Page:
Application of highly absorptive construction materials is proved to be one of leading causes of urban overheating in big cities. To avoid the excessive heat by the conventional construction materials, several advanced heat-rejecting coating technologies were developed during the last decades. The main idea behind heat-rejecting coatings is to have colder coatings with the same appearance and colour of conventional coatings. One of the existing technologies for heat-rejecting coatings are advanced coatings with high solar reflection in the infrared range or so-called cool coatings. Recently, re-emission of the visible-range light by nano-scale semiconductors, known as Quantum Dots (QDs), were introduced as another effective heat-rejecting technology. In this paper, we showed that QDs also demonstrate a very high solar transmission in the near-infrared range, and therefore, a highly near-infrared reflective base layer can significantly improve their cooling potential. The high transmission value in the near-infrared range is due to the low absorption coefficient in the wavelengths longer than absorption edge wavelength (i.e. the wavelength corresponding to the bandgap energy) in semiconductors. We show that surface temperature reduction potential of CdSe/ZnS QDs film through fluorescent cooling is about 2.5 °C, which could be increased by another 8.1 °C with a highly near-infrared reflective base layer in a typical sunny day.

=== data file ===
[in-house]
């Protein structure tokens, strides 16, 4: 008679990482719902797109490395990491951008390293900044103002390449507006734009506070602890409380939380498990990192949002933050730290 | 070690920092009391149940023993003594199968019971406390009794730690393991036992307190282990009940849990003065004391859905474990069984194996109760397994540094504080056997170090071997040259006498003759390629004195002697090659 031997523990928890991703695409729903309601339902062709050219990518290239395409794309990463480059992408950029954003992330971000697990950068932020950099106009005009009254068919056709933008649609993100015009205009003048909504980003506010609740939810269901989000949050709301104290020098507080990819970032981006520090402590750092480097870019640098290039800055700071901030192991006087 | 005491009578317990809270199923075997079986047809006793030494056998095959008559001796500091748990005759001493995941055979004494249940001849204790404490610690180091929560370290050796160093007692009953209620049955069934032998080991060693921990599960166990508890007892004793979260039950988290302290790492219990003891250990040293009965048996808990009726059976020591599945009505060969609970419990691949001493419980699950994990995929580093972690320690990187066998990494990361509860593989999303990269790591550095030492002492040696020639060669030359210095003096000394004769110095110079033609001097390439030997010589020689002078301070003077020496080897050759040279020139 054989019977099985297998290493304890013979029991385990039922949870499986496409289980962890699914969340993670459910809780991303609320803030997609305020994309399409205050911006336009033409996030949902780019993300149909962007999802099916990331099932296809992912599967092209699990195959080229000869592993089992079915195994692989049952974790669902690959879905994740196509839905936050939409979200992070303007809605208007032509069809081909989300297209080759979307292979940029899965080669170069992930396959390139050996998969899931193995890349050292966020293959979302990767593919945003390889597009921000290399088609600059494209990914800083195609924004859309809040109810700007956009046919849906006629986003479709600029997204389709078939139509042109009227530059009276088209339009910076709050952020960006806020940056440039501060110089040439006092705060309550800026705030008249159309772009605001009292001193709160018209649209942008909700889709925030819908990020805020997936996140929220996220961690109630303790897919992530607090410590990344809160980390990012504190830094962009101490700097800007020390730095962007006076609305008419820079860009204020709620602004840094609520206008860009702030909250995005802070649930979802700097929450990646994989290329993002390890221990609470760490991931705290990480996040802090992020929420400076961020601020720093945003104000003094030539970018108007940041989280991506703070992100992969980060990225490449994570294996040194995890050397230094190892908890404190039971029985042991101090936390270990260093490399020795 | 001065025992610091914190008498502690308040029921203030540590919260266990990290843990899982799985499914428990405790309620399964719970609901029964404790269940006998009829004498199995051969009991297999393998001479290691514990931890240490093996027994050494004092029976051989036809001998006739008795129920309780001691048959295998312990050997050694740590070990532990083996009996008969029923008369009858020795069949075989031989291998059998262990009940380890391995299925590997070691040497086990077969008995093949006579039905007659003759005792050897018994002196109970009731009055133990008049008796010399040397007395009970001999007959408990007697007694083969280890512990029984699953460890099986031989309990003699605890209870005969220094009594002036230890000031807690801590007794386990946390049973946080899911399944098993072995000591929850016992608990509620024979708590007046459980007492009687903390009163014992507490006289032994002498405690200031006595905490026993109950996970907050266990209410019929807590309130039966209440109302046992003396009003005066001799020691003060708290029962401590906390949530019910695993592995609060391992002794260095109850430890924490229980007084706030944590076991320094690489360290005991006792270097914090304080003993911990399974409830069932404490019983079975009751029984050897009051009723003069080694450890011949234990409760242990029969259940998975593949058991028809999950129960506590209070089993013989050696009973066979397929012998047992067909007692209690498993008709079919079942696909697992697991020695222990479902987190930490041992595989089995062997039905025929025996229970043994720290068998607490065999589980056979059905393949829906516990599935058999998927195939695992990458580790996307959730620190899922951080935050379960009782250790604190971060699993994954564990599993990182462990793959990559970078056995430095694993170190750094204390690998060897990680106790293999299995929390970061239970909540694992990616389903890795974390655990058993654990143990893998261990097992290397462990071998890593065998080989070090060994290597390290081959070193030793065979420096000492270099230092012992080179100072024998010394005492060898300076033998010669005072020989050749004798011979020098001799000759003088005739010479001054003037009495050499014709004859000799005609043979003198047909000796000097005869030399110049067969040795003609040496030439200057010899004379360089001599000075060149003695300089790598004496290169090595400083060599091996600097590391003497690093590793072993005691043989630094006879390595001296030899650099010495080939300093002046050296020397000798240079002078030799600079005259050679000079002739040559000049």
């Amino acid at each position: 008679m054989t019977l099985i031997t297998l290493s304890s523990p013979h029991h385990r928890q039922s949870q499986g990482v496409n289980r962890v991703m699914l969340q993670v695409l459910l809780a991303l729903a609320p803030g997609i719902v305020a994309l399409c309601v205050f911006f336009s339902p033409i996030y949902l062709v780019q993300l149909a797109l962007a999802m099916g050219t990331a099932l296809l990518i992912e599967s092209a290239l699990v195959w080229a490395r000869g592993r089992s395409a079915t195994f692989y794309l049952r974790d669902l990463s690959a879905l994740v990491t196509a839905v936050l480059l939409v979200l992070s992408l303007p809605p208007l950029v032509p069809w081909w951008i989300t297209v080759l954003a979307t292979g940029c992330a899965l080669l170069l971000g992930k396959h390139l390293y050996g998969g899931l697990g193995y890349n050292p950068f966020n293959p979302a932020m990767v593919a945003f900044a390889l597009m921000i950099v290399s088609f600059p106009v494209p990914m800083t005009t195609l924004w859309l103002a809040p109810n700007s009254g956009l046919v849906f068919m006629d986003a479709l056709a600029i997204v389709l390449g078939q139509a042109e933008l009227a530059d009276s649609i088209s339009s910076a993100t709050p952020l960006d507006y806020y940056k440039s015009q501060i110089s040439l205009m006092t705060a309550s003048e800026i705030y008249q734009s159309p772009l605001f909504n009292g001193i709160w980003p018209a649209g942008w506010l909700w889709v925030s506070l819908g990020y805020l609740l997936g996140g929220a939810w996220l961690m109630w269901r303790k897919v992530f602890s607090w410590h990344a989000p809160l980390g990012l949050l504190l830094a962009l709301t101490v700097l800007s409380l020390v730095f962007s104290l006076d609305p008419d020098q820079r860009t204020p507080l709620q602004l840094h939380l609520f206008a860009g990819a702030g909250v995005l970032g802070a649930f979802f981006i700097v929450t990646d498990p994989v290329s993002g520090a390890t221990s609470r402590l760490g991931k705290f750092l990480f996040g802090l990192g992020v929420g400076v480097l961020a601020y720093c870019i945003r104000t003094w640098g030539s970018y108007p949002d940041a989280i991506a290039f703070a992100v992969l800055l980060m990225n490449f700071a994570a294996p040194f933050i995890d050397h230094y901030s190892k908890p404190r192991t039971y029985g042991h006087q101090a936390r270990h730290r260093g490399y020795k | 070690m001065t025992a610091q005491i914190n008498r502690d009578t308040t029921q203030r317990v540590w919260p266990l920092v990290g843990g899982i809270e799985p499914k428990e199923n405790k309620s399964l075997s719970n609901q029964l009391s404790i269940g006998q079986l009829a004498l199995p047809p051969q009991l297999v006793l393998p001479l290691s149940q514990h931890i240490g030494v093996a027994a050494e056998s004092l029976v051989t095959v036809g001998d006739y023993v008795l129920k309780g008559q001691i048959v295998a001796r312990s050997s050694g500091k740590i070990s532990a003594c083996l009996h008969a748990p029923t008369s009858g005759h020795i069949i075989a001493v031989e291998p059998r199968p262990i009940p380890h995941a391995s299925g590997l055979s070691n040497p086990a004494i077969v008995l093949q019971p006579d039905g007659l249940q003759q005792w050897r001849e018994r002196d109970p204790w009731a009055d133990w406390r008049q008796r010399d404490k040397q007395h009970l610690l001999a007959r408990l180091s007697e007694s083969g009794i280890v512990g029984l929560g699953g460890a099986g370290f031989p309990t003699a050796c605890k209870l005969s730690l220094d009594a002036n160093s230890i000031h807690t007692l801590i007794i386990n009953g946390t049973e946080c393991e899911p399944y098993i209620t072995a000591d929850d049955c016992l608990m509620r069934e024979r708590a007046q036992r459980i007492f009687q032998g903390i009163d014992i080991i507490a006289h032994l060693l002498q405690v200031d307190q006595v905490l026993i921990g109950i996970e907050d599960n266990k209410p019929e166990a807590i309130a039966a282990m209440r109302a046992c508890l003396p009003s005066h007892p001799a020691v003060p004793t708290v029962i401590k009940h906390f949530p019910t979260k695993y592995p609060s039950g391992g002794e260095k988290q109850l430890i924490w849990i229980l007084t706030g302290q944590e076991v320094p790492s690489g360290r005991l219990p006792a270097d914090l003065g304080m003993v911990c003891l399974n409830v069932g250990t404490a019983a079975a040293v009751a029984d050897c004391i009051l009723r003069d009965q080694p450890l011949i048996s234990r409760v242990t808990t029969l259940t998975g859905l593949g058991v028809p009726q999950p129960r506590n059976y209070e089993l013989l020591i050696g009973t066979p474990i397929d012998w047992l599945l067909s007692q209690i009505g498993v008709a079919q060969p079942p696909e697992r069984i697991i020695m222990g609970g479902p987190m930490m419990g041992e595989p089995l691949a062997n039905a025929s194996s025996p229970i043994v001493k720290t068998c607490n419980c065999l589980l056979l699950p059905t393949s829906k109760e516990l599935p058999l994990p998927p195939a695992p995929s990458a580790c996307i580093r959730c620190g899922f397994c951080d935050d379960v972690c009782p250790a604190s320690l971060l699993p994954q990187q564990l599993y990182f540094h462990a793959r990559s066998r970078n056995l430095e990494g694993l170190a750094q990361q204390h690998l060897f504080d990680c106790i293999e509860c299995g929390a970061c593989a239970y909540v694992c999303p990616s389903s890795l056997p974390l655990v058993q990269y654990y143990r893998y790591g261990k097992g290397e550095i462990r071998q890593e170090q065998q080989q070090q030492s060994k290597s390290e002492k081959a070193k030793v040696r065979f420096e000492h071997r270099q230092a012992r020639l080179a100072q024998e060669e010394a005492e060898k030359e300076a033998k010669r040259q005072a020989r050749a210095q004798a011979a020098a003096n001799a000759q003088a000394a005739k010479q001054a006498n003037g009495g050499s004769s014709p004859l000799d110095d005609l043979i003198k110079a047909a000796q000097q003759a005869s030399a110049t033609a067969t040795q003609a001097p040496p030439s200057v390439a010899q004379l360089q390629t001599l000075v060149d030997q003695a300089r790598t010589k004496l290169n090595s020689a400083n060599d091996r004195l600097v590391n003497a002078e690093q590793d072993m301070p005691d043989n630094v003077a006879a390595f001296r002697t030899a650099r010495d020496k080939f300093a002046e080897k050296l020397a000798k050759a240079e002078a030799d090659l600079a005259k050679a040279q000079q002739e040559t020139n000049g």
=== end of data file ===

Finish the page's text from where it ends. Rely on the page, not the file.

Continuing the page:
- Urban overheating mitigation
- Quantum dots (QDs)
- Cool materials
- Fluorescent cooling
- Combined near-infrared reflective and fluorescent cooling